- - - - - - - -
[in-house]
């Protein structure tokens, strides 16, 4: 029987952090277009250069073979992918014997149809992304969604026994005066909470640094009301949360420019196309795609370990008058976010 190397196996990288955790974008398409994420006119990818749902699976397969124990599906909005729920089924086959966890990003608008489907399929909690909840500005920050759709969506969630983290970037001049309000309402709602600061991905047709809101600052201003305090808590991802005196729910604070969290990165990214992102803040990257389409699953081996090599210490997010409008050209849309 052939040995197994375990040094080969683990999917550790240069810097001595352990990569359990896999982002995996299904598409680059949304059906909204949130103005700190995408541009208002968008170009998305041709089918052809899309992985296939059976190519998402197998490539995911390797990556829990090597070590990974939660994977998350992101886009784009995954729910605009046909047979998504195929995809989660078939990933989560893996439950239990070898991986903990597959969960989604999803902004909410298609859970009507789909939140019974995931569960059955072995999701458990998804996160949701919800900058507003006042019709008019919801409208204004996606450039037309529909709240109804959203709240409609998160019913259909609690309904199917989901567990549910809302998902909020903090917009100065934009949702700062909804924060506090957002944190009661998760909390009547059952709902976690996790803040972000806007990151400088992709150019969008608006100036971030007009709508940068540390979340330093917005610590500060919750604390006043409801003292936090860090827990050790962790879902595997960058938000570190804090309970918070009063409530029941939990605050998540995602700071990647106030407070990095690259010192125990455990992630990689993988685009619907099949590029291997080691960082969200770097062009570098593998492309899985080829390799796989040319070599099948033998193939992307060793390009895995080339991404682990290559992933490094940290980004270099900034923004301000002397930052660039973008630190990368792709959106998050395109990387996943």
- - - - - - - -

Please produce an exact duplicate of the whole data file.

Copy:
[in-house]
């Protein structure tokens, strides 16, 4: 029987952090277009250069073979992918014997149809992304969604026994005066909470640094009301949360420019196309795609370990008058976010 190397196996990288955790974008398409994420006119990818749902699976397969124990599906909005729920089924086959966890990003608008489907399929909690909840500005920050759709969506969630983290970037001049309000309402709602600061991905047709809101600052201003305090808590991802005196729910604070969290990165990214992102803040990257389409699953081996090599210490997010409008050209849309 052939040995197994375990040094080969683990999917550790240069810097001595352990990569359990896999982002995996299904598409680059949304059906909204949130103005700190995408541009208002968008170009998305041709089918052809899309992985296939059976190519998402197998490539995911390797990556829990090597070590990974939660994977998350992101886009784009995954729910605009046909047979998504195929995809989660078939990933989560893996439950239990070898991986903990597959969960989604999803902004909410298609859970009507789909939140019974995931569960059955072995999701458990998804996160949701919800900058507003006042019709008019919801409208204004996606450039037309529909709240109804959203709240409609998160019913259909609690309904199917989901567990549910809302998902909020903090917009100065934009949702700062909804924060506090957002944190009661998760909390009547059952709902976690996790803040972000806007990151400088992709150019969008608006100036971030007009709508940068540390979340330093917005610590500060919750604390006043409801003292936090860090827990050790962790879902595997960058938000570190804090309970918070009063409530029941939990605050998540995602700071990647106030407070990095690259010192125990455990992630990689993988685009619907099949590029291997080691960082969200770097062009570098593998492309899985080829390799796989040319070599099948033998193939992307060793390009895995080339991404682990290559992933490094940290980004270099900034923004301000002397930052660039973008630190990368792709959106998050395109990387996943």